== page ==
Category Archives: Guatemala

Foodies’ Dream – Chyawanprash

Have you added chyawanprash to your diet?  Maybe you should…but more on that later.

I spent two weeks in the beautiful colonial town of Antigua, Guatemala working with Yogi Superfoods. YS is a small social business that produces a variety of healthy food complements and snacks for the domestic market.

The name, Yogi Superfoods, was coined by its founder, an Italian living in Guatemala.  He teaches yoga and many of his customers are yoga students. Hence the “Yogi” name. He also leads guided meditation classes.  I attended one and finished up quite refreshed.  So did one of the other participants who had been bitten by a scorpion just one day previous. He reported that he felt the venom leave his body during his deep meditation.

YS seeks to offer nutritious food alternatives to consumers while providing jobs and training to local people.  My NGO for this assignment, Partners of the Americas, asked me to conduct market research so that YS could better understand the niche health food market in Guatemala.  I conducted desk research, interviews with shop and restaurant owners and industry experts, led one focus group, and visited a dozen retail stores.  Prior to this external activity (e.g. store visits) I was briefed on the product line by the staff. And then, after donning a surgical mask, hair net and sanitizing my hands, I was given a tour of YS’ small, but very clean, production facility.

YS sells its products mostly to retailers and a bit to restaurants for use in meal preparation. The end users of health food products are mid to upper social economic consumers; estimated at 60% Guatemalans, 40% Foreigners – –  predominately North American and European.  Most are urban living and are interested in a healthy lifestyle.  But in a poor country of just 17 million people and a level of wealth at 1/14th that of the U.S., there aren’t too many of these types. So, YS remains a small company: eight employees.

Prior to this assignment, YS had conducted little (if any) formal market research.  Most of the company’s decisions had been based on gut feel and intuition. They were only just now instituting a tracking system to measure revenue and profit from each product. This new tracking capability, combined with the results of our market research efforts, will allow YS to become a more successful competitor. (We hope.)

For the focus group discussion, we invited one dozen knowledgeable consumers of Yogi Superfoods products. These consumers shared with us several important recommendations:

  • Improve packaging consistency: different size and style fonts are being used and too much information appears on the package
  • Simplify the product line: YS offers 145 different products. 80% of revenues come from the top 25 items. The bottom 25 account for less than .3%. Thus, YS could lop off the bottom 25 products and still realize 99.7% of the revenue.
  • Rationalize product names: Some product names overlap in a confusing way – – for example, the company offers “Healthy Superfoods Treat” and “Healthy Snack”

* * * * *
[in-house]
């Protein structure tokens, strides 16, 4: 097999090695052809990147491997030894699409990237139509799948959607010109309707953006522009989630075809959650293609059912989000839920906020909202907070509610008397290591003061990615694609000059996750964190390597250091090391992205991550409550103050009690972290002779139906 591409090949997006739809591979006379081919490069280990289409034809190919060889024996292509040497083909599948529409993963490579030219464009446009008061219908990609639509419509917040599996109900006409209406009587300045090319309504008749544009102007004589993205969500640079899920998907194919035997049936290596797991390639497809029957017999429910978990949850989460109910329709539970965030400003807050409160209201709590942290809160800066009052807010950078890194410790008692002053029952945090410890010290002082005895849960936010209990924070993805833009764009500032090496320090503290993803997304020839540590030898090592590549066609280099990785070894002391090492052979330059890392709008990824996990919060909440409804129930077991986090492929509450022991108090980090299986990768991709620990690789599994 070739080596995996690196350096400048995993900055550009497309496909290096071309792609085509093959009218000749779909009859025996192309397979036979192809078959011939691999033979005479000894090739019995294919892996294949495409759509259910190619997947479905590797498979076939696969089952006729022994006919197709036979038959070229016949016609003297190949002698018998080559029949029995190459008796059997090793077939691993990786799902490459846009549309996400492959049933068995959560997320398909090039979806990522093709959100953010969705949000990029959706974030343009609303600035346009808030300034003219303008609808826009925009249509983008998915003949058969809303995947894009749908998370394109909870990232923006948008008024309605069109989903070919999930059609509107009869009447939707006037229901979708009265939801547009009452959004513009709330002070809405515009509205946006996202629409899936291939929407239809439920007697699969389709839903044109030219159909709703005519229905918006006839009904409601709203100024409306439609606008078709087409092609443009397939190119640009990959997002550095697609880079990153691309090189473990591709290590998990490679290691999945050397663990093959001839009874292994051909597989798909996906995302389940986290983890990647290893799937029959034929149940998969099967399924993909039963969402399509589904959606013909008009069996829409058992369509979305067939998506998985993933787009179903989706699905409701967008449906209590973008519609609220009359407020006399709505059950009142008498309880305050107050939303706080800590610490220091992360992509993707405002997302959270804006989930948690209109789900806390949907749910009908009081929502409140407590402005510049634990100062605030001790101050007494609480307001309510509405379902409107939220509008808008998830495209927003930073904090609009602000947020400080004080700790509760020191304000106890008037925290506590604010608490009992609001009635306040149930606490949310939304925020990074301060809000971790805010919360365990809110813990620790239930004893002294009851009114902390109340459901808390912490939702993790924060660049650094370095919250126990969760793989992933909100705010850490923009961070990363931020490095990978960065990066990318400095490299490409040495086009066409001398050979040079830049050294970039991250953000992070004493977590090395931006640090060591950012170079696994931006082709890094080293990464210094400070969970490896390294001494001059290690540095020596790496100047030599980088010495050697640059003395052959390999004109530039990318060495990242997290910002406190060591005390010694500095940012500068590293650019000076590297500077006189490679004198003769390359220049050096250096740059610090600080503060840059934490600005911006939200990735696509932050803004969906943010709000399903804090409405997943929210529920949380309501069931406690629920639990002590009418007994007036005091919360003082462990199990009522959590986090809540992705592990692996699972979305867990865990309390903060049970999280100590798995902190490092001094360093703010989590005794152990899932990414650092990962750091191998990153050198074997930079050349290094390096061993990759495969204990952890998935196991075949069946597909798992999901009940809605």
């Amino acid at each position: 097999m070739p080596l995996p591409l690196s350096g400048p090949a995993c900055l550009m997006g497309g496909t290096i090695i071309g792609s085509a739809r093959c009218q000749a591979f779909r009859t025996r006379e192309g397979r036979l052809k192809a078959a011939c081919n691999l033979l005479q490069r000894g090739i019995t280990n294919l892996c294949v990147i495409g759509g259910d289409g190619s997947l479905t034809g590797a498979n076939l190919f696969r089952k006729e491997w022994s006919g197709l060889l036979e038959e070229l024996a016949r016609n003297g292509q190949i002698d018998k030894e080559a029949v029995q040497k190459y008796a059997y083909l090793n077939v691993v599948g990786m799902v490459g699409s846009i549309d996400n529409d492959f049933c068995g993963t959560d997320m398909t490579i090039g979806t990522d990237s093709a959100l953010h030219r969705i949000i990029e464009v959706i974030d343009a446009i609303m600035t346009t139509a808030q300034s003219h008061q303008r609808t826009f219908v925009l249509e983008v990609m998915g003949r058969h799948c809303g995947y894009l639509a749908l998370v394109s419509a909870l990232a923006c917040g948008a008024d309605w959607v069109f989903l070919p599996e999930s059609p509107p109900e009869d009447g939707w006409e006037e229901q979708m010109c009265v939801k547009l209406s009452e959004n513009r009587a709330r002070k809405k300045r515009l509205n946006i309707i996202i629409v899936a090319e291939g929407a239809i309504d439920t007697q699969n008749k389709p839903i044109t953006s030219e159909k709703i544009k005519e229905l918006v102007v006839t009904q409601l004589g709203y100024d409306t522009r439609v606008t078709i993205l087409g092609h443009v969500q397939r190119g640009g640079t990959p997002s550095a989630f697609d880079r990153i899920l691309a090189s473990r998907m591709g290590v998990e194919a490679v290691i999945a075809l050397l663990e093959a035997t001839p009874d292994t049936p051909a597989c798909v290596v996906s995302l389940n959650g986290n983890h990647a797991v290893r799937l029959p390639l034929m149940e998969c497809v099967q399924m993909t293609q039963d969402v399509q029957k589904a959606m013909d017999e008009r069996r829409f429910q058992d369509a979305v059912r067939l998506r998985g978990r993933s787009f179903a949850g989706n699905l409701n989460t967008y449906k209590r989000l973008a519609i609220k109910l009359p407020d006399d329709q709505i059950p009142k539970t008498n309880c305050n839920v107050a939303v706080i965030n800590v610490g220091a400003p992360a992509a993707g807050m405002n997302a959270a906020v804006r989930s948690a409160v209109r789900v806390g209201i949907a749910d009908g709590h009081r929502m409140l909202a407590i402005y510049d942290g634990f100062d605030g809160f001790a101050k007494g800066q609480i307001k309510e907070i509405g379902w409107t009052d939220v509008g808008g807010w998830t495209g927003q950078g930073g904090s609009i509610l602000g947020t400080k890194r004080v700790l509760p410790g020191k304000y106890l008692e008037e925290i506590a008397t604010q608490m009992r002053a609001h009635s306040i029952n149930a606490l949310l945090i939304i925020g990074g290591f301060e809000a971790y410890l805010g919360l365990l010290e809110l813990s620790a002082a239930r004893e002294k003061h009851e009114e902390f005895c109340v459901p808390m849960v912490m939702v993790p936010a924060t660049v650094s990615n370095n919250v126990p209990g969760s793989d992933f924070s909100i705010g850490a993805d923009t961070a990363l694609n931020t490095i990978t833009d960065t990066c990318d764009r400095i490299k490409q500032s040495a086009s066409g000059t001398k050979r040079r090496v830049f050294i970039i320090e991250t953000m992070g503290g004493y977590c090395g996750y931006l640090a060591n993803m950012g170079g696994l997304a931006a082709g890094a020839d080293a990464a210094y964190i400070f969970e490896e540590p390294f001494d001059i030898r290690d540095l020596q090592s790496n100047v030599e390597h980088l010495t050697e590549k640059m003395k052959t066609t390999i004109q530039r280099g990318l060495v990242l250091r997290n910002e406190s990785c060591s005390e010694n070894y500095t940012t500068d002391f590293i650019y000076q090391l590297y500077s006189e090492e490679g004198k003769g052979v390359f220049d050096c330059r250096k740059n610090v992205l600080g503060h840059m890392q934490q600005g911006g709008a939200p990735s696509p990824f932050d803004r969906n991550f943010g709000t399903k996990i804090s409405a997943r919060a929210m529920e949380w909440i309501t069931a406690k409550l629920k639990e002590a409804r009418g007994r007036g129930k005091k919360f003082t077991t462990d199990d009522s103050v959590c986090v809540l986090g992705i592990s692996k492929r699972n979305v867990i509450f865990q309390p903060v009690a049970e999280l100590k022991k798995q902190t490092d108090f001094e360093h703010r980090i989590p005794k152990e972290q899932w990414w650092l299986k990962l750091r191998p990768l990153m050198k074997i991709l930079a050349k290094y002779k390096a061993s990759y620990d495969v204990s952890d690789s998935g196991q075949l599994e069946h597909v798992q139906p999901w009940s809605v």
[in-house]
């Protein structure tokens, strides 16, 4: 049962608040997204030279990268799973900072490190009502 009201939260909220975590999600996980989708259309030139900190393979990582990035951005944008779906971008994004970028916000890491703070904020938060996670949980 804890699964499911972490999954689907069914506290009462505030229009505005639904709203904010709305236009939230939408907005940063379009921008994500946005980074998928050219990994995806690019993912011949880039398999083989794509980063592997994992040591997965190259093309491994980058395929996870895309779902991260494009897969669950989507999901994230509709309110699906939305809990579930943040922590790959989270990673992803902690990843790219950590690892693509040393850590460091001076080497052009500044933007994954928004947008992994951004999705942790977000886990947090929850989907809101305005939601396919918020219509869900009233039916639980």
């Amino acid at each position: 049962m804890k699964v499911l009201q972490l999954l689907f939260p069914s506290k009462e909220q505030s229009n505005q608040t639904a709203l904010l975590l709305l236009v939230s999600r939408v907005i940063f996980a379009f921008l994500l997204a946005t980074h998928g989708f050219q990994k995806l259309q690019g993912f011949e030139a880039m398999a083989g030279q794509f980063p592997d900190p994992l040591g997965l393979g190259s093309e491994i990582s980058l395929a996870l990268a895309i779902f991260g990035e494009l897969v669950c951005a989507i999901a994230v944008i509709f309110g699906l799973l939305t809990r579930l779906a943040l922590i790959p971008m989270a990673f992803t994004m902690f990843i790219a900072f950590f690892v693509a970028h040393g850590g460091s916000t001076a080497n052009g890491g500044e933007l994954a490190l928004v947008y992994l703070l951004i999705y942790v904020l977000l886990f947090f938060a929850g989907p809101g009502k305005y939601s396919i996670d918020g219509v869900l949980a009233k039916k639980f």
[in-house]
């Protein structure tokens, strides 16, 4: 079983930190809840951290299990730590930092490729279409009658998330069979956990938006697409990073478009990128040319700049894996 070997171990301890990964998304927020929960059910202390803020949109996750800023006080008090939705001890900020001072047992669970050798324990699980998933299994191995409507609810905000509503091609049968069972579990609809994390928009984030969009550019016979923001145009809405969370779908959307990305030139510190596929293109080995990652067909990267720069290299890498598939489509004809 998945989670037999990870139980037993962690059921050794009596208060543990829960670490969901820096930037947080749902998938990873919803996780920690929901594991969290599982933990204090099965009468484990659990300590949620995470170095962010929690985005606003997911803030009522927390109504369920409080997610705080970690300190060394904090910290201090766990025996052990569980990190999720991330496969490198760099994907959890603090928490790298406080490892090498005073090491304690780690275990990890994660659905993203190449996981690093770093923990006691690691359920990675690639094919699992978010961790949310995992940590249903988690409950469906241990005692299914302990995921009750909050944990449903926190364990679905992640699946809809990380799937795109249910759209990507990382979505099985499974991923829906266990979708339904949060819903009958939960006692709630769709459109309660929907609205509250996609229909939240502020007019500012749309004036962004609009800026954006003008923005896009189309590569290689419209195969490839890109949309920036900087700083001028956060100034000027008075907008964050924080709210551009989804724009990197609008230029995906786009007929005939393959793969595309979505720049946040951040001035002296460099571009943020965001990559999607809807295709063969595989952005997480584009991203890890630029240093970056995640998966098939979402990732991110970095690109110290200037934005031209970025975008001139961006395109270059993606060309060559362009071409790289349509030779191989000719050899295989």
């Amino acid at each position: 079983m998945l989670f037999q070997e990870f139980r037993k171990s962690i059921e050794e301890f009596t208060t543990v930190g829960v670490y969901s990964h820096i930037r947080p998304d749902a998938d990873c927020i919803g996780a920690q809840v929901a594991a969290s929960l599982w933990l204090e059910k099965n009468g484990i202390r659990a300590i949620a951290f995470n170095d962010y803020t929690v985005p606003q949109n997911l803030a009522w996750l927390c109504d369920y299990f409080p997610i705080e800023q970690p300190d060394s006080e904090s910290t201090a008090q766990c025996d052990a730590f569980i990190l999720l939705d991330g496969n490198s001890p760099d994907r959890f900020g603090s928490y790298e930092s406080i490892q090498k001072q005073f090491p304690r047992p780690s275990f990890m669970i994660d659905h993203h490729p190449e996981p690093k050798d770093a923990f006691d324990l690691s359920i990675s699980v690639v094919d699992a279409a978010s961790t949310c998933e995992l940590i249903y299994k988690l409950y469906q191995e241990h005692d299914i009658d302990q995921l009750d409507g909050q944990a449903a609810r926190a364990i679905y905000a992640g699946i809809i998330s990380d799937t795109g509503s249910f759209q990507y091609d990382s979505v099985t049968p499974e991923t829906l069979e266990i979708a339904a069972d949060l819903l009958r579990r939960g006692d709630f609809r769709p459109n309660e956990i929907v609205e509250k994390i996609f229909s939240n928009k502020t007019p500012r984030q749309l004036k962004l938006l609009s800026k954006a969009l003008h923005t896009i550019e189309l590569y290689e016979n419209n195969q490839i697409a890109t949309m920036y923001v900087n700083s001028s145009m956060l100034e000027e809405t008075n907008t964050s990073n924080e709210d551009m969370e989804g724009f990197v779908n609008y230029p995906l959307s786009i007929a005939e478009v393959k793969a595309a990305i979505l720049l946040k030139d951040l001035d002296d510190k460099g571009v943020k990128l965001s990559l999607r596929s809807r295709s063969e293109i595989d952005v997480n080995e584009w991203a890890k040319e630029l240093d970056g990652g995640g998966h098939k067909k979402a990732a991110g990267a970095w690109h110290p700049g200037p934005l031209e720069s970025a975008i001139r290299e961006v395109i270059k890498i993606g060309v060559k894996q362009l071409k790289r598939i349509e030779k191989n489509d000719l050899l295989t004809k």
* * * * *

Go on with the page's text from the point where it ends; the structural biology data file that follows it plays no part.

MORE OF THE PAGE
The focus group also suggested that YS add more adaptogens to the product line, including ashwagandha and chyawanprash. These are real words by the way. I am a bit vague on the meaning of adaptogen and I certainly don’t recognize the two specifically mentioned, but I kept a poker face and made it through that part of the group discussion.

The products offered include all sorts of powdered food complements to blend into smoothies, soups, stews, and more.  If you have a hankering for powdered spirulina, turmeric, nutritional yeast, chlorophyll, and acai then Yogi Superfoods should be your provider of choice. Or you can select fermented, non-alcoholic drinks like kombucha and matcha tea. Coconut oil and apple cider vinegar are also on the menu.  And finally there is a range of snack foods –  various sorts of trail mix (with turmeric), raw chocolate bars, un- or very lightly sweetened.

When I was not sampling Yogi Superfood, I discovered that the street food in Guatemala is similar to that in big neighbor to the north, Mexico: tacos, tamales, guacamole.  The Guatemalan tortillas are a bit thicker though and the locals eat lots of plantains – – grilled, fried, mashed, boiled. In fact, the Garifuna load their tapado (fish and coconut stew) with the ubiquitous plantain.  Of course, that begs the question, who are the Garifuna? 54% of Guatemalans are indigenous, mostly Mayan. 45% are mestizo (Hispanic) and that leaves a tiny sliver of Garifuna. This ethnic group is descended from former African slaves who migrated from Caribbean islands to Guatemala’s Caribbean coast in the early 1800s. They speak their own language.  After completing my assignment, I traveled to the Caribbean coast where I listened to their music – drumming with call and response lyrics in the Garifuna language.  The music was accompanied by their dancing: hip shaking, body swinging, all rather suggestive – – but I’m not complaining.

Traveling north from Guatemala into Belize I met a taxi driver named Burrito.  This was a self-given name due to his belief that he was a superb burrito maker.  I didn’t try his famous dish.  Burrito encouraged me to sample Gibnut, a grilled field rat.  I didn’t get around to trying it either, just ran out of time – – bummer, I usually enjoy field rats.  He also described a delicacy he makes around Easter time: cooked iguana including the 40 – 80 eggs found inside the female.  Squeeze the soft leathery egg shell (not a hard shell) and one gets a mustard-like substance from it.  Only one problem: Burrito said the iguana species he hunts was endangered, so he ate just one or two a year. Usually at Easter. I am not too keen on consuming endangered species. But I must say, the last passenger pigeon sure tasted good, and so did the dodo bird.  But neither were as healthy as the Yogi Superfoods’ product line.